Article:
Uncomfortable at being mentioned in the same breath as arguably his country’s most gifted and revered player ever, the general response from a slightly embarrassed Schneiderlin on hearing the tag at the club’s training ground was “no, no, no”.
Despite his protestations, though, Wilkins would persist with the comparison.
“I think he has to have that belief that he can hit those heights and reach that level,” said Wilkins, back in 2009, when he was the assistant to Alan Pardew at St Mary’s.
“We’re all going to try and bring that out in him.
“He’s got that ability to manipulate the ball with both feet, with the inside of his foot, with the outside of his foot.
“However much pressure he’s under he’s got that ability to get out of a tight situation, and Zidane is probably the best there’s ever been for doing that.”
At 23-years-old now, Schneiderlin is still no Zidane. Few, if any, ever will be.
What he has developed into, however, is one of the most promising, and perhaps underrated, young midfielders currently playing in the Premier League.
The contract extension he signed this week, which ties him to St Mary’s until 2017, could hardly be more warranted.
Certainly, the fee of up to £1.2m that Saints agreed to pay when they signed him from RC Strasbourg in 2008 has proved to be a magnificent investment, even if it seemed completely at odds with the club’s fiscal policy at the time.
Despite the cost-cutting that was the order of the day at St Mary’s that particular summer, it was the recommendation of Saints’ highly-regarded former academy coach, Georges Prost, that persuaded then chairmen Rupert Lowe and Michael Wilde to pursue the player.
On completing the signing of the 18-year-old midfielder, both men were buoyant.
Lowe would once even admit in private that he was slightly unsure how they had managed to convince Schneiderlin to join Saints when many higher-profile clubs were also interested in him.
Timing was everything, though. Schneiderlin had been offered the chance to join a Premier League club, believed to be Arsenal, when he was 16.
Sensing he was not ready at that age, he turned down the move.
However, two years later, he felt the time was right to pursue his dream of playing in England’s top-flight, and that Saints, who were then a Championship side, could help him realise that ambition.
It was a daunting move. Schneiderlin could not speak the language and did not know anyone in England.
Perhaps unsurprisingly, he struggled to establish himself in that first season, finding himself in and out of the team, as Saints were eventually relegated to League One under a cloud of administration.
Even then, though, Mark Wotte, who was head coach for the second half of the season, would describe him as “an extraordinary player”.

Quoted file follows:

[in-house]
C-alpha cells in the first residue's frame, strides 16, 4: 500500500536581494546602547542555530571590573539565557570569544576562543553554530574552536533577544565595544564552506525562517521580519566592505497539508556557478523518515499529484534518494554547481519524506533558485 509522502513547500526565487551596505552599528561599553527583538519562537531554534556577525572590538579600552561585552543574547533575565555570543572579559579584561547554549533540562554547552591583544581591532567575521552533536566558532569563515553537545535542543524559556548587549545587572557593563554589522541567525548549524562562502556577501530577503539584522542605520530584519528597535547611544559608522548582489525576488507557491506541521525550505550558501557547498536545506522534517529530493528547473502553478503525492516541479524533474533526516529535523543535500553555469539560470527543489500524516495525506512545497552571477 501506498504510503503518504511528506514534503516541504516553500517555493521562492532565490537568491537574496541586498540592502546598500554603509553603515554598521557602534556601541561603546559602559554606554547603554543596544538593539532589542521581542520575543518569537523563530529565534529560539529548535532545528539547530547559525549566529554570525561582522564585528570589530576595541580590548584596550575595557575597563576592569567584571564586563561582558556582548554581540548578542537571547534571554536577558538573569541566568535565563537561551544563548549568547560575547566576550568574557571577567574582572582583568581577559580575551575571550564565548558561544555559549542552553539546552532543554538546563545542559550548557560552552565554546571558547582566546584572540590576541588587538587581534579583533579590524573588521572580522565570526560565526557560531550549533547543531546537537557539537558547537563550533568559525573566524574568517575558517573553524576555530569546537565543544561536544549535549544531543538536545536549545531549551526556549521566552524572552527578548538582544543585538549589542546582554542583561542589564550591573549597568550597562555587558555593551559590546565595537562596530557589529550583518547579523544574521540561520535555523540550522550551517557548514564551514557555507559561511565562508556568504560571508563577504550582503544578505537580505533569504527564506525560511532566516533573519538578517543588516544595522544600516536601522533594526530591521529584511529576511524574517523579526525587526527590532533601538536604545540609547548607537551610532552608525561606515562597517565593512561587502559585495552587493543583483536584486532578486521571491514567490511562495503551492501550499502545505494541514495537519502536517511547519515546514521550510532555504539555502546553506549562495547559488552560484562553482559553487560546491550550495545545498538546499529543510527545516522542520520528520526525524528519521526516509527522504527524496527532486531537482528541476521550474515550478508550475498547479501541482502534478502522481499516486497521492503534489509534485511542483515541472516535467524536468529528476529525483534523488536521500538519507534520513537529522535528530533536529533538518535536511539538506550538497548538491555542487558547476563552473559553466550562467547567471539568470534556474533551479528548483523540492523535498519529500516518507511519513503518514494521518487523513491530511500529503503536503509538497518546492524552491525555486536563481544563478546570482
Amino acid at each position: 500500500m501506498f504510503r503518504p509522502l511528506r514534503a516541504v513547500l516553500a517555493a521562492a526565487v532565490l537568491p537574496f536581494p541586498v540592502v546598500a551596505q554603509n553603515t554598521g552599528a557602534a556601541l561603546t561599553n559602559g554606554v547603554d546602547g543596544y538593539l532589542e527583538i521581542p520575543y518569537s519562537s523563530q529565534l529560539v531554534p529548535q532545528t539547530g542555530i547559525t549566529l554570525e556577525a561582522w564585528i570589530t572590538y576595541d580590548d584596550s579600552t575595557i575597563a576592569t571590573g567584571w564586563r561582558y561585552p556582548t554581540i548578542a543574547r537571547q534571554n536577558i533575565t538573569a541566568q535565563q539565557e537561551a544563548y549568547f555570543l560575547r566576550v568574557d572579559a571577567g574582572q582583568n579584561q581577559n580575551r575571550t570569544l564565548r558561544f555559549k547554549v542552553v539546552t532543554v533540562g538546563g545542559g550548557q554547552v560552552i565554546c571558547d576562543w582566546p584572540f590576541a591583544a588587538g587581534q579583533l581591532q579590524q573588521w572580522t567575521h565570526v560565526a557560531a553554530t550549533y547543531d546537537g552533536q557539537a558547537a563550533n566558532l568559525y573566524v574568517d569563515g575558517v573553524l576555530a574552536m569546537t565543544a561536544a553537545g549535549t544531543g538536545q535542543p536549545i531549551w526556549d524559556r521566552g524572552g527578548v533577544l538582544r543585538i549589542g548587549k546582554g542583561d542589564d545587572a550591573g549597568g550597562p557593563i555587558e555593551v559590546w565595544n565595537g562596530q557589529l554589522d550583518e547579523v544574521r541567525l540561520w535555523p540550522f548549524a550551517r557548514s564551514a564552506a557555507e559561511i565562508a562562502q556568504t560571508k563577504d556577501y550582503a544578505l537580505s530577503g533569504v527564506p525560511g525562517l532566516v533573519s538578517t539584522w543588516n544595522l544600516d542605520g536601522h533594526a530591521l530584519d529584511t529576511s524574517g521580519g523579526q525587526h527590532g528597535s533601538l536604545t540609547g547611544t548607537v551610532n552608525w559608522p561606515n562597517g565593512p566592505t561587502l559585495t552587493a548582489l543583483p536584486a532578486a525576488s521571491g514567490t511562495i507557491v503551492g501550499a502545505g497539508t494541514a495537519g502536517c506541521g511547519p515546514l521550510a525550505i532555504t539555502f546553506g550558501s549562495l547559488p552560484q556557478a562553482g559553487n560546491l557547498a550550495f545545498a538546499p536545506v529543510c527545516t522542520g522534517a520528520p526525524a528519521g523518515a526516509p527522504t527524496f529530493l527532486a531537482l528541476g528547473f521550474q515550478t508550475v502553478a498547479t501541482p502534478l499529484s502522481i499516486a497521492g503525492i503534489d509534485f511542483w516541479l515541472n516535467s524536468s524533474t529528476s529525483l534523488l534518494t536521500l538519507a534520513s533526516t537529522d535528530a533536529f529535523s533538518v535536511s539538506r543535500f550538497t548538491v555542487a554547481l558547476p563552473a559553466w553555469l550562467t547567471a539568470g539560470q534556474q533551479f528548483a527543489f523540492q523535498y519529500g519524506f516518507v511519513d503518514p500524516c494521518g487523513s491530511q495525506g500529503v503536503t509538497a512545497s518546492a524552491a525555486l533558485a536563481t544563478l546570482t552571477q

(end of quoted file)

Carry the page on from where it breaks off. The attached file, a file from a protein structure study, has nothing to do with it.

“The first year was especially hard as we also did not have the best results,” Schneiderlin has said.
However, with Markus Liebherr’s takeover having been completed and Pardew installed as Saints manager in the summer of 2009, the club began moving forward again, and so, too, did Schneiderlin.
It wasn’t an entirely smooth process for him, however.
While Schneiderlin was always technically gifted, the physical side of the game never came naturally to him, and in the unforgiving world of English football’s third tier he sometimes struggled.
“Everyone spoke about my lack of aggressivity when I came here and I agree with that totally,” he once admitted, in honest fashion.
Although Pardew was an instant admirer of Schneiderlin, he was not impressed with the midfielder’s defensive attributes, or lack of them, either.
A process of constant nagging would ensue, and how it has worked.
Schneiderlin, who once shied away from the physical side of the game, is now the Premier League’s most prolific tackler.
Before Sunday’s game with Newcastle, he was the only player in the division to have made more than 100 tackles this season.
In this particular category, Saints’ ‘ZZ’ is top.
After facing his former manager in the 4-2 defeat at Newcastle on Sunday, Schneiderlin revealed that he owes a debt to Pardew for the role he has played in his development.
“He was the one saying to me to improve on my defensive skills,” he said.
“He was the one who was telling me ‘come on, you need more tackling.’ “So, thanks go to him and his words every day saying that to me.”
Schneiderlin’s work rate this season has been immense. A statistical breakdown of his game has shown that, at times, he has run for more than seven miles during a single match.
He also averages in excess of 50 passes per outing, and has an accuracy rate of just below 85 per cent.
Even the goals are now starting to flow.
Schneiderlin’s strike at St James’ Park took his tally for the season to four, a rather impressive total given that, in the four campaigns prior to this one, he had only found the net three times.
Schneiderlin insisted on Sunday that his newfound attacking instincts are not down to luck. Instead, he has been diligently working to improve them.
It is perhaps a mark of the player, though, that before turning his attention to the glory of goalscoring he was determined to sort out the less glamorous side of his game.
“When I first came to England, people were saying you need to improve on your defensive skills, and that’s what I did,” he explained.
“After that they say you need to improve on scoring goals and that’s what every day I was trying to improve. I’m very happy to do so.”
It is increasingly hard to shake the feeling that Schneiderlin is now fast moving towards becoming the complete midfielder.
At his current rate of progression, the call-up to the senior France squad that has so far eluded him may not be far away.
If and when it does arrive, he might finally come to realise that the nickname ‘ZZ’ wasn’t quite so silly after all.